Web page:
Mr. Gromyko referred to the three alternative versions worked out by the negotiators this afternoon and asked for clarification in answer to one specific question. Could we have agreement that no nuclear-weapon power would transfer nuclear weapons, etc., directly or indirectly to any non-nuclear-weapon state individually or by virtue of such non-nuclear-weapon state’s membership or partnership in a grouping of states, alliance or bloc? This question, in his view, had not been answered so far, although if he understood the Secretary correctly both countries were thinking in the same direction. How could it then be possible that we could not reach agreement? There should be no possibility of a 50-50 chance of misinterpretation. He proposed that we now discuss the situation from this angle. If we agreed on the content of the treaty, then our representatives could put this down on paper; after all, the purpose of [Page 378] language was to express thoughts and ideas and agreements precisely. It did not matter for the purpose of this discussion whether or not the Soviet Union underestimated one thing or another; we should not be concerned with the past. As for his side, he took careful note of the Secretary’s statement concerning the determination of the United States to prevent proliferation of nuclear weapons.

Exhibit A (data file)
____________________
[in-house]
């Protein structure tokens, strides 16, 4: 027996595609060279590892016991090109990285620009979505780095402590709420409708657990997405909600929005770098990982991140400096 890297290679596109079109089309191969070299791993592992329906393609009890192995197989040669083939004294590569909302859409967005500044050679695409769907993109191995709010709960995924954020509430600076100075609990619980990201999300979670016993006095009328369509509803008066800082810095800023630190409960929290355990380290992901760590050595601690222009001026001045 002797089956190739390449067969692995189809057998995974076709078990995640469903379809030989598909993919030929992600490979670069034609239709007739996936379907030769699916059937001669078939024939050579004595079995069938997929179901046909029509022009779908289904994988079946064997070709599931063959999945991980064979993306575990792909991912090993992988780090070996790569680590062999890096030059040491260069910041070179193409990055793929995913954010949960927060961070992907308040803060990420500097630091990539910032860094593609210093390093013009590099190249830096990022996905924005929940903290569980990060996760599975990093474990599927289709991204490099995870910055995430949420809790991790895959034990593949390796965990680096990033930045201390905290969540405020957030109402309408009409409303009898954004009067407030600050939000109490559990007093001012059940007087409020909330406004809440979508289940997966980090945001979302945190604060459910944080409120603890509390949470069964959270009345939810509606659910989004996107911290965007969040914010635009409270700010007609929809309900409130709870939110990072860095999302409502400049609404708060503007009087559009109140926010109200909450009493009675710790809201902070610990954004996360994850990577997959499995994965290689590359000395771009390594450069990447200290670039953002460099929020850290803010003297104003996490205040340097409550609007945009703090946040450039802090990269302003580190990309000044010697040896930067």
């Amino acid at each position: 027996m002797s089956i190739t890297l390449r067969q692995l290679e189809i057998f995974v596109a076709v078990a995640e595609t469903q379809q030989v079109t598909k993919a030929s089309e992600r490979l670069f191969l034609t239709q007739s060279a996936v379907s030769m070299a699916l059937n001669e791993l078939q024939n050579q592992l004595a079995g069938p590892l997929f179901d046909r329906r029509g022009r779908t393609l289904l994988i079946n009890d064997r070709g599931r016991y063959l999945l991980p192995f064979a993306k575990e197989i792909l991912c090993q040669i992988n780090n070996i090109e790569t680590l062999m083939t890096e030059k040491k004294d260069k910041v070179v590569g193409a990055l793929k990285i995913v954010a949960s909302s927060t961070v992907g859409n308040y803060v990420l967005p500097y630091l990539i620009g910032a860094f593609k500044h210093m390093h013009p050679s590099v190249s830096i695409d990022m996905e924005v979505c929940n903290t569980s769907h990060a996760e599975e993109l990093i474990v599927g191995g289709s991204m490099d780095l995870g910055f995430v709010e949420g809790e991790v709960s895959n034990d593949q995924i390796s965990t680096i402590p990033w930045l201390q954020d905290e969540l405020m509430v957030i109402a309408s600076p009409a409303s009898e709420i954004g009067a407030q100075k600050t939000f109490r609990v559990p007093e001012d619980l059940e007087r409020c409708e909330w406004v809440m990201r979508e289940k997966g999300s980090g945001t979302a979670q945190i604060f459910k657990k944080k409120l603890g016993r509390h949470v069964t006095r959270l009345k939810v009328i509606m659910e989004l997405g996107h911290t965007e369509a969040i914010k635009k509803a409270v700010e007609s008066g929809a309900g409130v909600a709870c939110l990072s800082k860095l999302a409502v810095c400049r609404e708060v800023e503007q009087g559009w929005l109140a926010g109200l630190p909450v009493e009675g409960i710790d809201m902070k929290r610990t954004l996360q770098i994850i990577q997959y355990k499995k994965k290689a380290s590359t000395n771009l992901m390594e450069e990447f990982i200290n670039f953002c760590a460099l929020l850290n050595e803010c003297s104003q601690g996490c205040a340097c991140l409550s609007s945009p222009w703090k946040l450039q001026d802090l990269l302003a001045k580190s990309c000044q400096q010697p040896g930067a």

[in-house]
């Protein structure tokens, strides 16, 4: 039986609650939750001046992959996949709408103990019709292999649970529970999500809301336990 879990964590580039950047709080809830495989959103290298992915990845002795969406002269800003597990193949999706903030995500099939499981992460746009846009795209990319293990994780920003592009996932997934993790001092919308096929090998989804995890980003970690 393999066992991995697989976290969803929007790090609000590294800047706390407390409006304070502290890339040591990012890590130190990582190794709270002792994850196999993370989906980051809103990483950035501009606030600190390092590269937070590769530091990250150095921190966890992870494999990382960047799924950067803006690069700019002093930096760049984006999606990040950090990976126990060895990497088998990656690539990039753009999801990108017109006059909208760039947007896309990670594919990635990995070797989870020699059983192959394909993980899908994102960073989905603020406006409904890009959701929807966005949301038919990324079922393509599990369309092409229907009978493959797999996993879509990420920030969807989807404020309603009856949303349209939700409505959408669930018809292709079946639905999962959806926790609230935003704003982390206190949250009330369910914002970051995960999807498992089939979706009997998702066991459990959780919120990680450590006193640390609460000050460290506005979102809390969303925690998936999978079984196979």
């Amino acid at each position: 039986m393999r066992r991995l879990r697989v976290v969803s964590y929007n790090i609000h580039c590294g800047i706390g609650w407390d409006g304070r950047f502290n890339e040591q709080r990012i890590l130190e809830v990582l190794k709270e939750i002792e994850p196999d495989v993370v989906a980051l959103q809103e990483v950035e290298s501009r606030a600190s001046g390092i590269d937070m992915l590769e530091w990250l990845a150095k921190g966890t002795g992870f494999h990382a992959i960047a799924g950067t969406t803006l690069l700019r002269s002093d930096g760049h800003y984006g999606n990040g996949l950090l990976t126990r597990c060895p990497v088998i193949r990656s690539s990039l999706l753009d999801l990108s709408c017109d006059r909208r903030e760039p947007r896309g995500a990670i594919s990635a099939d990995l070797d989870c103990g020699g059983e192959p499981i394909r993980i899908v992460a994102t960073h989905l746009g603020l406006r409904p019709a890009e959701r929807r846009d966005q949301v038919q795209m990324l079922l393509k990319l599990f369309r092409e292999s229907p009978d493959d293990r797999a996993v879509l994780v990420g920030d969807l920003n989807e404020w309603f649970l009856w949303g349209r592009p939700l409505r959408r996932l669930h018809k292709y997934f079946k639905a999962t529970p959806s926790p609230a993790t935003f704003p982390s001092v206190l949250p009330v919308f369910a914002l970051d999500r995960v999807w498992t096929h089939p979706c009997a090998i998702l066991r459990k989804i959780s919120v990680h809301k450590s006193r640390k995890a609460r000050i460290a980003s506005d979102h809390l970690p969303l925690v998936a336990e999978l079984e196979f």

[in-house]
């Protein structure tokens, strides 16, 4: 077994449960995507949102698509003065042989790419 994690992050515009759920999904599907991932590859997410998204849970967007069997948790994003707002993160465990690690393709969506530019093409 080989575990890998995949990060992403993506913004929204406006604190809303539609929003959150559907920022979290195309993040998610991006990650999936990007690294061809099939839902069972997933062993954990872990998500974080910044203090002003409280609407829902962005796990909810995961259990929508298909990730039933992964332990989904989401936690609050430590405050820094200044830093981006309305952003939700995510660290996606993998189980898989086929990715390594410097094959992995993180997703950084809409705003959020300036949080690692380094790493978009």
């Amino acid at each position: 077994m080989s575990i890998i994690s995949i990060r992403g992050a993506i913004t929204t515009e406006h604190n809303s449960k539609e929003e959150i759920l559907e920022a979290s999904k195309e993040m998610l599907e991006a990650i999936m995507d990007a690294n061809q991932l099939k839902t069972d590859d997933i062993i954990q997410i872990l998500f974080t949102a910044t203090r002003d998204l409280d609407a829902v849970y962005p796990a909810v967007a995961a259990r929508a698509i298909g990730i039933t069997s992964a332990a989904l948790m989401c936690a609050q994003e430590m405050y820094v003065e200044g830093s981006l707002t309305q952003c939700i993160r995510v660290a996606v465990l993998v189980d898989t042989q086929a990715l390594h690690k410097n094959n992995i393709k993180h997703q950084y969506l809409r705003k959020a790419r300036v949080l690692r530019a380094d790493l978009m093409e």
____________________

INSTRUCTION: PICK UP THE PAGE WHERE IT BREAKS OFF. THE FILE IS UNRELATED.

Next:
The Secretary said that it seemed to him that we did not have agreement on 99% of the problem. This concerned three very simple propositions: 1) that we not transfer nuclear weapons to any non-nuclear country directly or indirectly; 2) that we not assist any non-nuclear-weapon state become a nuclear power in any possible way; 3) that we never delegate the right to fire US nuclear weapons to anyone else. It seemed to the Secretary that the controversy over the remaining 1% was really just a controversy over concepts. For example, the notion of ownership seemed to cause some difficulty. The non-nuclear-weapon states in NATO were, after all, the targets of Soviet nuclear weapons; it could very well be that some non-nuclear state in the alliance would make a financial contribution toward the maintenance of American nuclear weapons on its territory. The Soviet Union might well object to this, but in reality this had nothing to do with non-proliferation. Another such concept was represented by the word “control.” We could not tell our allies that they would have no voice in any decision to go to war. The concept of access was another difficulty. If, however, we would concentrate on these three simple ideas: not to transfer nuclear weapons, not to provide nuclear-weapon technology to any non-nuclear state, not to delegate the firing of nuclear weapons, then we did really have 99% agreement.